Good news too because Lexus has added a 12.3-inch touchscreen for the info screen and to control that radio. It works fine, negating the need, mostly, for the console’s awkward touchpad. Get this, a CD player is included too. Bravo, us oldsters thank you. Plus much of the fancy seat gyrations, heat and cool are adjusted via the screen. Screen visuals are fine too.

Large twin pipes aid the twin-turbo V6’s exhaust note.

Other pluses include a power tilt/telescope steering wheel, power trunk release and closure, and all the safety equipment you’d expect. Although oddly Lexus charges $3,000 extra for its Lexus Safety System+, which includes pre-collision warning with active braking, active steering assist, pedestrian alert, front cross-traffic alert and lane-change assist. I would expect all that on my luxury car starting at $80,275, including delivery.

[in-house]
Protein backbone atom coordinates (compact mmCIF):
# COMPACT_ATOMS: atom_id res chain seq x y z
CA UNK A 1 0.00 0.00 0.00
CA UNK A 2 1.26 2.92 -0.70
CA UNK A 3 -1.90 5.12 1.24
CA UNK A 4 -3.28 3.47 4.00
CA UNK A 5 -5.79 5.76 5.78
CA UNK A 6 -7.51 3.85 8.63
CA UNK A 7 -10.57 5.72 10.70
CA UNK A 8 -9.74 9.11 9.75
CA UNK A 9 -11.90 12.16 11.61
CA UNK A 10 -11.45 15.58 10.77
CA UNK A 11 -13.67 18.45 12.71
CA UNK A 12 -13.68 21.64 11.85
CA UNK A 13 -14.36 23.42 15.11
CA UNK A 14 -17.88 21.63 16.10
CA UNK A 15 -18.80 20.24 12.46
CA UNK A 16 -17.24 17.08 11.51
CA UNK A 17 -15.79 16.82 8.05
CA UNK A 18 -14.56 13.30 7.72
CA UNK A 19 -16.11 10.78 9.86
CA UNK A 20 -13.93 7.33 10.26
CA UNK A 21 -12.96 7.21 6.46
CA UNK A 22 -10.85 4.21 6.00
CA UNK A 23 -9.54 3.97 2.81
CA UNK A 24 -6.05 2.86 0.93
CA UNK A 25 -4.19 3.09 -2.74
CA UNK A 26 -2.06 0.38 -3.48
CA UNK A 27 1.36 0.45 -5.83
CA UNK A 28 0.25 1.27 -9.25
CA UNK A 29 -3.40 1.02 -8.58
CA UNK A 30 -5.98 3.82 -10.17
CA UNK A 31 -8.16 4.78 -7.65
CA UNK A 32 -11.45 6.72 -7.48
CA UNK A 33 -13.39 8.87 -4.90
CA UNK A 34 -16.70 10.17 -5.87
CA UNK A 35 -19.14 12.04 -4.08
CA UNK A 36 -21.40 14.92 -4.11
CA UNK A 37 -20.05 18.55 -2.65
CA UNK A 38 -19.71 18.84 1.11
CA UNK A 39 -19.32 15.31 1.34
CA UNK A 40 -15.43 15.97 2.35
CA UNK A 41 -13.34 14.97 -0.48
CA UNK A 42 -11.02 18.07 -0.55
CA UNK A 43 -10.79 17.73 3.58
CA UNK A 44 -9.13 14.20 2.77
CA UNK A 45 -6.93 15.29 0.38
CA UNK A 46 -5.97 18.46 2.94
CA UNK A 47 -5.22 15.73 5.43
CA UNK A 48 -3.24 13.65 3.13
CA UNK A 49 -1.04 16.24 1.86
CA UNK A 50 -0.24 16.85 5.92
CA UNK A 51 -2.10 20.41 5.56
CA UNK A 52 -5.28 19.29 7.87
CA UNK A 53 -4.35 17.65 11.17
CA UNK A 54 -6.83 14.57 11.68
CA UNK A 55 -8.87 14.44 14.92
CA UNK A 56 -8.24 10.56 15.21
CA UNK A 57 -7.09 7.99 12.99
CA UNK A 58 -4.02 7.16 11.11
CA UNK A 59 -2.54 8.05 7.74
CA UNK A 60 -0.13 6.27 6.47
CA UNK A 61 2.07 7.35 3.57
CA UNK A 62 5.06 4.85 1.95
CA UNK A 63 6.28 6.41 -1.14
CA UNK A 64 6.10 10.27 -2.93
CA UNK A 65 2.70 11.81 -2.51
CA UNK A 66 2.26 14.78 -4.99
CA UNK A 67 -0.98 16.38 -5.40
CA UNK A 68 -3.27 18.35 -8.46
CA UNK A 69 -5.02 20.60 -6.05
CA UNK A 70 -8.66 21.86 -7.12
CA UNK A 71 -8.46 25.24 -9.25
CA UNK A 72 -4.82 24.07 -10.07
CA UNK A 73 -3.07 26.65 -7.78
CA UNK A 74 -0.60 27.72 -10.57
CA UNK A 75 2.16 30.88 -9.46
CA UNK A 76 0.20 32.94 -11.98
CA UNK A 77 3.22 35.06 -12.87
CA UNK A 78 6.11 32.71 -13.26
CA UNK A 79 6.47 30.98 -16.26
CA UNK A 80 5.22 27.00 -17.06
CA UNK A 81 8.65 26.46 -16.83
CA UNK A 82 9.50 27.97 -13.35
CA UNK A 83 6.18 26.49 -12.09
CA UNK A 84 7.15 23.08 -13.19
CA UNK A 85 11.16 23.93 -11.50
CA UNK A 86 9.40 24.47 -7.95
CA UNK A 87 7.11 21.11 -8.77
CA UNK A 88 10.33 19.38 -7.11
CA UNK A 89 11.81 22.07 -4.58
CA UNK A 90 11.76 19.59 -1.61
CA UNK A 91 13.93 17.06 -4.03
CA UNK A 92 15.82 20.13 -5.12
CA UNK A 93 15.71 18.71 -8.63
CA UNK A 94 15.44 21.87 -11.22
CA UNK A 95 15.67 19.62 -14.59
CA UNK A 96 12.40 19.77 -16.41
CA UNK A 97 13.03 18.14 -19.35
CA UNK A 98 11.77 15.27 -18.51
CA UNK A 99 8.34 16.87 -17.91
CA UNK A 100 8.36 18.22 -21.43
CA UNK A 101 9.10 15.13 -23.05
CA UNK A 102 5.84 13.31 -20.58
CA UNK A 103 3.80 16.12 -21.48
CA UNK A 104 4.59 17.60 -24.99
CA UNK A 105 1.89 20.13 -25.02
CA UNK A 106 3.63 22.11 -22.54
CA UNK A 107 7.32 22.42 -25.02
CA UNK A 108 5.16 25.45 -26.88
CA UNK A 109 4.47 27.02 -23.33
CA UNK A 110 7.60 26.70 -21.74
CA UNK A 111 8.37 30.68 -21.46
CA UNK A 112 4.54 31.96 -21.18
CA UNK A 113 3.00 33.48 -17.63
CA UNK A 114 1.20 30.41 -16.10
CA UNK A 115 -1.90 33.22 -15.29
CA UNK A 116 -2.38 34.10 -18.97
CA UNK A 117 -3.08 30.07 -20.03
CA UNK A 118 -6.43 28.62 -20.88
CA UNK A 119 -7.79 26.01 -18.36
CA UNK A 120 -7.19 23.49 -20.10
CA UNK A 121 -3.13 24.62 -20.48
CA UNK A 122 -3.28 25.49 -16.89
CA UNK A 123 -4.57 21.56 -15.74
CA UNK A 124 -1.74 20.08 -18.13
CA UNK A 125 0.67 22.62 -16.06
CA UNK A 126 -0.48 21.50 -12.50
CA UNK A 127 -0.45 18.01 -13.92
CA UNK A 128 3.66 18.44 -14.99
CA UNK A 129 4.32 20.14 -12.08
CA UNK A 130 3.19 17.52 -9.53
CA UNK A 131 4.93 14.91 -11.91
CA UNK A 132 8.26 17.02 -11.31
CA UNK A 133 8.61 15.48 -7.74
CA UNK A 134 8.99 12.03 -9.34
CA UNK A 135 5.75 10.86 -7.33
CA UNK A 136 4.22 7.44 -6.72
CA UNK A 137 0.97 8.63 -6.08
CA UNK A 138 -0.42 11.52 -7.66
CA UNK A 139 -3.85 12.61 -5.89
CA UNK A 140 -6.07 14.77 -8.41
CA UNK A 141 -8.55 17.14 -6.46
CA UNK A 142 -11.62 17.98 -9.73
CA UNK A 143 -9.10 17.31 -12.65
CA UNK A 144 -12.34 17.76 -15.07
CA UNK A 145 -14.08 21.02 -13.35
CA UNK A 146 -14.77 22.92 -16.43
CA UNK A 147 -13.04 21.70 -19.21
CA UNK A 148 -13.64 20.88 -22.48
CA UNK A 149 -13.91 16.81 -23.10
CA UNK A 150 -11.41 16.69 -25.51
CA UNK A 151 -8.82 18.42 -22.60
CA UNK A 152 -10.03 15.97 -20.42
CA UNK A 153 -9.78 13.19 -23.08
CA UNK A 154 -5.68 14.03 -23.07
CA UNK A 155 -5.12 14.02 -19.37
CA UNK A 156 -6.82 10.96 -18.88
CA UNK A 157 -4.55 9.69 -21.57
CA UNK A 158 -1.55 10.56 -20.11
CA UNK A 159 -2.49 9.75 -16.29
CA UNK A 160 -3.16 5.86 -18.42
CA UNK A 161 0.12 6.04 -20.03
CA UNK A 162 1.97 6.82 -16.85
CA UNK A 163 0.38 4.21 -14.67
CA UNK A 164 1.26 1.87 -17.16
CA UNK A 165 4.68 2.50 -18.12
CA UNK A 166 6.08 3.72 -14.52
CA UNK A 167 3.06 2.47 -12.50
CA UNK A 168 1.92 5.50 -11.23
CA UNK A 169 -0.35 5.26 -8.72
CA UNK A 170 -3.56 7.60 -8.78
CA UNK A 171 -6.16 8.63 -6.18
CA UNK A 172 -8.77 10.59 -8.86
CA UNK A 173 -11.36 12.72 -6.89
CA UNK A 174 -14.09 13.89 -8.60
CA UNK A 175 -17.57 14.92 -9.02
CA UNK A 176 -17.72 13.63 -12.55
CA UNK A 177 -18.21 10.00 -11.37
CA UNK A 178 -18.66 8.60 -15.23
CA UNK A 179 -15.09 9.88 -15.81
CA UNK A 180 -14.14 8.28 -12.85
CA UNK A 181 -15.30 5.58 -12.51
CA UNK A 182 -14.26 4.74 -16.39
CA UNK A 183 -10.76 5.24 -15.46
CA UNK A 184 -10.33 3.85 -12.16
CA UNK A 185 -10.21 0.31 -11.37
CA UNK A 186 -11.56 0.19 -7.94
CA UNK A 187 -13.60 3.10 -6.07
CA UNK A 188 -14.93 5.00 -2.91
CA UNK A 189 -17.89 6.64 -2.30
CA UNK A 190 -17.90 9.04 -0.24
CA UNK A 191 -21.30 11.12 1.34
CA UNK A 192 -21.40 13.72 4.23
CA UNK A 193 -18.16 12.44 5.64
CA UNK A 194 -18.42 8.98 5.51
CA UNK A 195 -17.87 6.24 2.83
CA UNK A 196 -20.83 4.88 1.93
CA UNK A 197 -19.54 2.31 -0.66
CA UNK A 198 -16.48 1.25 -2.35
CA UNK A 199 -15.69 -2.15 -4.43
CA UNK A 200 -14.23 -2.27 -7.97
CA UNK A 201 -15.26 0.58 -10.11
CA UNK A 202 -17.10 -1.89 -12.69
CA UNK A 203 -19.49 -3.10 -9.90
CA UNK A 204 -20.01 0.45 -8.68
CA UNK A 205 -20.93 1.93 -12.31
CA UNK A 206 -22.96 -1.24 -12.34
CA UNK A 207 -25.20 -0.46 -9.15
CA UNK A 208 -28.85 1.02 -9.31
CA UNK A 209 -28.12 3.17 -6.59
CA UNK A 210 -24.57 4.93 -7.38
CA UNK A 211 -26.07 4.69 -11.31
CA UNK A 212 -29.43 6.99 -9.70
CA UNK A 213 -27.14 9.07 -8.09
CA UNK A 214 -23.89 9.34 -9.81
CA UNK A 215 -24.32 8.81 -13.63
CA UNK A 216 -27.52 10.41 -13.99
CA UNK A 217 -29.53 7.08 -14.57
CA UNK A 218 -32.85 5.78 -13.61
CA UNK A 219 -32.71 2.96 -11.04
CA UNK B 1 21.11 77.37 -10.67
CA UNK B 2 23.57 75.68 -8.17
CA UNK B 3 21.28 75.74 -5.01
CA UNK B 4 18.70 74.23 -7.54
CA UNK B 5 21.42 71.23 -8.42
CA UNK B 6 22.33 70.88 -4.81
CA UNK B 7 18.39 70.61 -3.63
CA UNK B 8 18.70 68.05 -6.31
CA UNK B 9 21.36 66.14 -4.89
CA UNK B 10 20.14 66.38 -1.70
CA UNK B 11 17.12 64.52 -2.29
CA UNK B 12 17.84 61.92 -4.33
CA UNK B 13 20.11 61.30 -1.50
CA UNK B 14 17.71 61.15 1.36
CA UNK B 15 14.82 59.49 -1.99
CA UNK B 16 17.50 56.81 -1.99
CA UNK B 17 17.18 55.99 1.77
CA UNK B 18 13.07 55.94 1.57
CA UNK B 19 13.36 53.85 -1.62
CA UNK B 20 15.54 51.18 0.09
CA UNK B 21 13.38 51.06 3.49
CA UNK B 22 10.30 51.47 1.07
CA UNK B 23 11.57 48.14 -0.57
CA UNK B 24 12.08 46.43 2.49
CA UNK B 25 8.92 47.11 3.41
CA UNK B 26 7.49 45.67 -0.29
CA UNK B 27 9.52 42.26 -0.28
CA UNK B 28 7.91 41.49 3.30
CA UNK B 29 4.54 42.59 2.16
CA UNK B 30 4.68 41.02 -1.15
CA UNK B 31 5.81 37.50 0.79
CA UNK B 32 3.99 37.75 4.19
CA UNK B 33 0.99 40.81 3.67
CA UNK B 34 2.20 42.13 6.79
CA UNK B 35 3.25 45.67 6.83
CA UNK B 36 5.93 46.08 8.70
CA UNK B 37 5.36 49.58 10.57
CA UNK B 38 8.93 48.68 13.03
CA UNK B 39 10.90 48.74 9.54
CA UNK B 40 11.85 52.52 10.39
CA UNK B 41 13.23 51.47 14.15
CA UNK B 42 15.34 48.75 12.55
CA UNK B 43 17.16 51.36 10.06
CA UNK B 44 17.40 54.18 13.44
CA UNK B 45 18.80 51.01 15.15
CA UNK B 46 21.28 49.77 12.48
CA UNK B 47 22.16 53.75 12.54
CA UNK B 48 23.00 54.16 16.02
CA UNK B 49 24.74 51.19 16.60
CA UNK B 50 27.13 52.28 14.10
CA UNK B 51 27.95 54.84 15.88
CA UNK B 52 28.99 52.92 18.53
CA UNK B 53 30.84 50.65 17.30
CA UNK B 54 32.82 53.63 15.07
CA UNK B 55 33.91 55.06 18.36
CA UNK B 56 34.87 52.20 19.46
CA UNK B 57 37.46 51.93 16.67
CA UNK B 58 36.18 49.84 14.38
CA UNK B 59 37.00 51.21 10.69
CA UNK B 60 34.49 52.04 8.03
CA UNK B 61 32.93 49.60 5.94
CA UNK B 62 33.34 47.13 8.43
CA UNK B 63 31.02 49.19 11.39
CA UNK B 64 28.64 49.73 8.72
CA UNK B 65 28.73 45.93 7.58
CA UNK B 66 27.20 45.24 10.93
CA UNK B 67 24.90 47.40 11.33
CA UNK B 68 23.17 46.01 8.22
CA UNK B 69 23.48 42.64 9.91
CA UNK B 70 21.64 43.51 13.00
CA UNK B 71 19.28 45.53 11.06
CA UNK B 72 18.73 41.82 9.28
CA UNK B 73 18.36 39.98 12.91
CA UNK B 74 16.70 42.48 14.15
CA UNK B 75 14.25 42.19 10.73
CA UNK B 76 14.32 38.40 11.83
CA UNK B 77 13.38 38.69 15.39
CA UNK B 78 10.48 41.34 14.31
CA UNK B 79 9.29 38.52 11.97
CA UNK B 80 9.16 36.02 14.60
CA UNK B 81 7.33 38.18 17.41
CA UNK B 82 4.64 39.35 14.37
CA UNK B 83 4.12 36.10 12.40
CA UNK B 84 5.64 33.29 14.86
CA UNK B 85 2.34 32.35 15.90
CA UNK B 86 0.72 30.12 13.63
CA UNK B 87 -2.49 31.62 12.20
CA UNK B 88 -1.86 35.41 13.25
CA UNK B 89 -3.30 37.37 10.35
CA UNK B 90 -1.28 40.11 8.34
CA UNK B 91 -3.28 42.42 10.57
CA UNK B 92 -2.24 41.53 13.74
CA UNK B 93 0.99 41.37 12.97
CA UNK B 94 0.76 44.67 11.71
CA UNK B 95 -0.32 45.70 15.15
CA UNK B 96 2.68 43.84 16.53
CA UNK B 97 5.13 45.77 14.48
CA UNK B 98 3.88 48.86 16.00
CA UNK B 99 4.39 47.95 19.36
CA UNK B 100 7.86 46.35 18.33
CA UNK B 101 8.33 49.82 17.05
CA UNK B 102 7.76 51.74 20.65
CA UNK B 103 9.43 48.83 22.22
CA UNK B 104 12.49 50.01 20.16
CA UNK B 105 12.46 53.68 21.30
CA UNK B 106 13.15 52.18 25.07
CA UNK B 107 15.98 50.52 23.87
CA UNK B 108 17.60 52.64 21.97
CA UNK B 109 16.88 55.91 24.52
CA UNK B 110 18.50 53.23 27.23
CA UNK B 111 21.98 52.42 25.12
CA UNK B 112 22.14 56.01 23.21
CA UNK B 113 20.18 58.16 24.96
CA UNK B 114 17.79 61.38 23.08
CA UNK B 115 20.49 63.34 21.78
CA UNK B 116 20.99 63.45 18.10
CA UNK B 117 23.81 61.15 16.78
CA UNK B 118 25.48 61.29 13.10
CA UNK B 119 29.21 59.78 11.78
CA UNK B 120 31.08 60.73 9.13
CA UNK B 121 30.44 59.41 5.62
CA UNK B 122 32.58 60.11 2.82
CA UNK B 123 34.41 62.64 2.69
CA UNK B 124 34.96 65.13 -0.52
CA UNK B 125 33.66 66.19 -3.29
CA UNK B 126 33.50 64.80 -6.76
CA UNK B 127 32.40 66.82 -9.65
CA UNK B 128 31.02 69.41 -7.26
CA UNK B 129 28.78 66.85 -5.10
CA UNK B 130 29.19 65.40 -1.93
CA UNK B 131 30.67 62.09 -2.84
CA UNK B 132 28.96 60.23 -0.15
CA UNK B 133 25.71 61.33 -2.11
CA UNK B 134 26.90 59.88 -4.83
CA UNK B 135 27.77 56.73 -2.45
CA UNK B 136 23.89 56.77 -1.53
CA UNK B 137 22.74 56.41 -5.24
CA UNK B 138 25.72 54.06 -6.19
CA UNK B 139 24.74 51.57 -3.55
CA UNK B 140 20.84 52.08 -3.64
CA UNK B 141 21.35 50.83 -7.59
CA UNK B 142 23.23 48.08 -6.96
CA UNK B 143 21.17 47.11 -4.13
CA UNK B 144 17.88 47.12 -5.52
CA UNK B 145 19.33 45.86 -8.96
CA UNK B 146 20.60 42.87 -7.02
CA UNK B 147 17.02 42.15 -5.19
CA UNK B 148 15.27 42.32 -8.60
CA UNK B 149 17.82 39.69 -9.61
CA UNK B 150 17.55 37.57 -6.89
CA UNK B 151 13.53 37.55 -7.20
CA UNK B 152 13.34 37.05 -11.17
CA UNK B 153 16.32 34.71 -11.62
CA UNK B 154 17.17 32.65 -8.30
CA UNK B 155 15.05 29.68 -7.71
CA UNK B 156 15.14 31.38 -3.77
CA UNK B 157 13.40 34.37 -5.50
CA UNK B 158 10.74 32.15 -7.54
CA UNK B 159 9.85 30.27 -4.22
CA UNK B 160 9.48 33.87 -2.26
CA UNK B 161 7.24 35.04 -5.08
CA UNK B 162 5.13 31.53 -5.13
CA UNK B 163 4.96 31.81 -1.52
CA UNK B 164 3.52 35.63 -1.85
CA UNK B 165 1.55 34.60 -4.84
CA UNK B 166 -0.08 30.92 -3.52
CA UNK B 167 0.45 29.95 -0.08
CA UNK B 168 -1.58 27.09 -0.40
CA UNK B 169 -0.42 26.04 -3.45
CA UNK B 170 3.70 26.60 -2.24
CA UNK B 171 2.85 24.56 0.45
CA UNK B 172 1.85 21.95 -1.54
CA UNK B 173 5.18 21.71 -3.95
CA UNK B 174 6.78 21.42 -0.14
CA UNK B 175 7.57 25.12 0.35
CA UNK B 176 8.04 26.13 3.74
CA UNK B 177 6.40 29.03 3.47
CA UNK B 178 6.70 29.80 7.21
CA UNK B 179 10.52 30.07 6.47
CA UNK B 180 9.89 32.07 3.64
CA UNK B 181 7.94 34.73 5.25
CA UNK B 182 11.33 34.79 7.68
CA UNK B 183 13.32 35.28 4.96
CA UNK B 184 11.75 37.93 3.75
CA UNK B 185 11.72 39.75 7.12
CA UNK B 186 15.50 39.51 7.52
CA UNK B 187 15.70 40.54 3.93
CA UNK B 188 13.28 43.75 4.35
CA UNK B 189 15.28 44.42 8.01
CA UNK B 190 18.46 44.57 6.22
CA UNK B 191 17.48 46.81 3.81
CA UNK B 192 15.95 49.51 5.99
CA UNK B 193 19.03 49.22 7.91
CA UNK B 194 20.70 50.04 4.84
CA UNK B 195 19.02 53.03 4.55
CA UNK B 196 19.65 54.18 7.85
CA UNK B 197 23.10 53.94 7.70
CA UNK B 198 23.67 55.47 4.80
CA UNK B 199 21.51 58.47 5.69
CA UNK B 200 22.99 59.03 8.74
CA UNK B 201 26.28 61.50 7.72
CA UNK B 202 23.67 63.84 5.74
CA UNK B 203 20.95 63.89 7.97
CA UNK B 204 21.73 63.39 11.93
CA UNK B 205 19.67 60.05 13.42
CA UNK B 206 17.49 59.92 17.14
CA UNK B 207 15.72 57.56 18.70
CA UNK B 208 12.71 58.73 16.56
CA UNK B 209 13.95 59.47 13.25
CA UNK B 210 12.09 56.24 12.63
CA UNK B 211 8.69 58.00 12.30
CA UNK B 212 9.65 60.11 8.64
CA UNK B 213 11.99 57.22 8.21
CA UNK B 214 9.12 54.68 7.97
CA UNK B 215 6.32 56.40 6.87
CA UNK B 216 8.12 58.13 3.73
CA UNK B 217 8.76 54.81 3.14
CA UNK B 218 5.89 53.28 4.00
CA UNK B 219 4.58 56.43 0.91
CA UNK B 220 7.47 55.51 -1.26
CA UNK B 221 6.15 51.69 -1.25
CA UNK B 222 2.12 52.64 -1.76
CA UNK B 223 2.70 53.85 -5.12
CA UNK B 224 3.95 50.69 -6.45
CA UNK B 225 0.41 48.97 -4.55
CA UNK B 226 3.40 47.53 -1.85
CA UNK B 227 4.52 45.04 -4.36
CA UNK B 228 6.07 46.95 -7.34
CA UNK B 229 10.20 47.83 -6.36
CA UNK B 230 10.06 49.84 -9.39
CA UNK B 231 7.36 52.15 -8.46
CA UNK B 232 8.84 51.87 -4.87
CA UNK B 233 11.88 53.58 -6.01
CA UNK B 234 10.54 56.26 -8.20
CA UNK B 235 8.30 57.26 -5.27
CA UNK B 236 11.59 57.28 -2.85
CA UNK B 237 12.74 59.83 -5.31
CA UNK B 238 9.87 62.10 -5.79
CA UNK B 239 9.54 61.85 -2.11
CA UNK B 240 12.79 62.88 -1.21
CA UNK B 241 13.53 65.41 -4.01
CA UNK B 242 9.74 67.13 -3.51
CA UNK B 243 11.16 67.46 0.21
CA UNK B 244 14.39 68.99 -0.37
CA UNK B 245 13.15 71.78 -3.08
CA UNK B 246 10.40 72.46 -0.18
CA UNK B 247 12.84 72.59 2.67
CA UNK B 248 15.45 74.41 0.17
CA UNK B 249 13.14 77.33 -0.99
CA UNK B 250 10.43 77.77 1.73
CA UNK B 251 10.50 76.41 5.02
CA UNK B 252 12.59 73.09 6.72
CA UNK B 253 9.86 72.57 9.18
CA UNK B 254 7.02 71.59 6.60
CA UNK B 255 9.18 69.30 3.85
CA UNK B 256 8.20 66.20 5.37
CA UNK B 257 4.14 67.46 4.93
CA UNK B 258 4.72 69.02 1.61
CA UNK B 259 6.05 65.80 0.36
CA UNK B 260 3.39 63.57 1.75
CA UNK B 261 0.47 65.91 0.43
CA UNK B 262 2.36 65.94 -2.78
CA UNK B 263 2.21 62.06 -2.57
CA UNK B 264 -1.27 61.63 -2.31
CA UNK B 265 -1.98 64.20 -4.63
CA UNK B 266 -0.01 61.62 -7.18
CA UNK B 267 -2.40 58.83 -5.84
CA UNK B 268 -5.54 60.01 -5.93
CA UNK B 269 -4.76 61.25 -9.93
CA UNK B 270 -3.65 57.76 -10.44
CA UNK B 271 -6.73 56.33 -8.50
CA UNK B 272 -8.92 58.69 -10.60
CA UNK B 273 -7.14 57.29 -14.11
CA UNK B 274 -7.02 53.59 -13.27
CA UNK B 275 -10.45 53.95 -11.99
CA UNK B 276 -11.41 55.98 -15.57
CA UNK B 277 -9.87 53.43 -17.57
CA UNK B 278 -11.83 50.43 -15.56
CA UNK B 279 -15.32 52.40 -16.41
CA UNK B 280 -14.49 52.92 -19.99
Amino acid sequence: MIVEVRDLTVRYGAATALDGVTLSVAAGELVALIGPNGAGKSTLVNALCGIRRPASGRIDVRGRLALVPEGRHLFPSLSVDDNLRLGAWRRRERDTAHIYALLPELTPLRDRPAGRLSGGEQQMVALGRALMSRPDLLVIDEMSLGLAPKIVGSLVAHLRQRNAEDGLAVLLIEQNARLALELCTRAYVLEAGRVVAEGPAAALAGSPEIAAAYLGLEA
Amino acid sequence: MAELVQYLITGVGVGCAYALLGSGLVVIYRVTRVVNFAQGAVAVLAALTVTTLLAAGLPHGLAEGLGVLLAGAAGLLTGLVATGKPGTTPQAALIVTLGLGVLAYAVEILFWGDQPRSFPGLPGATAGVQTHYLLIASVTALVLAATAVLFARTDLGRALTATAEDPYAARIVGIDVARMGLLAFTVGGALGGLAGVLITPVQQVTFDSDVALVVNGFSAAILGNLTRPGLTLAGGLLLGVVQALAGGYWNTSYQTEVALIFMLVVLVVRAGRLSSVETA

The test car also included AWD, a major boon in these northern climes as the car is rear-drive otherwise. That is included in this model’s base price, or is $3,250 extra if you order it on the base $77,025 RWD LS 500. A hybrid model also is available, starting at $84,000.

The closer you look, the cooler these taillights are!

Not that fueling costs will likely worry potential LS owners, but the car uses premium fuel and is rated 17 mpg city and 27 mpg highway by the EPA. I got an even 20 mpg in about a 60/40 mix that was heavier on highway driving.

On the more practical side its 16.9 cubic foot trunk is generous and will easily hold a couple bags of golf clubs.

Bottom line? CEOs and others with $100 grand car budgets, or companies that will lease them such cars, can get everything they want in an LS 500, plus maybe a few things they didn’t even know they wanted, or needed. LS equals Luxury Sedan!

FAST STATS: 2021 Lexus LS 500 AWD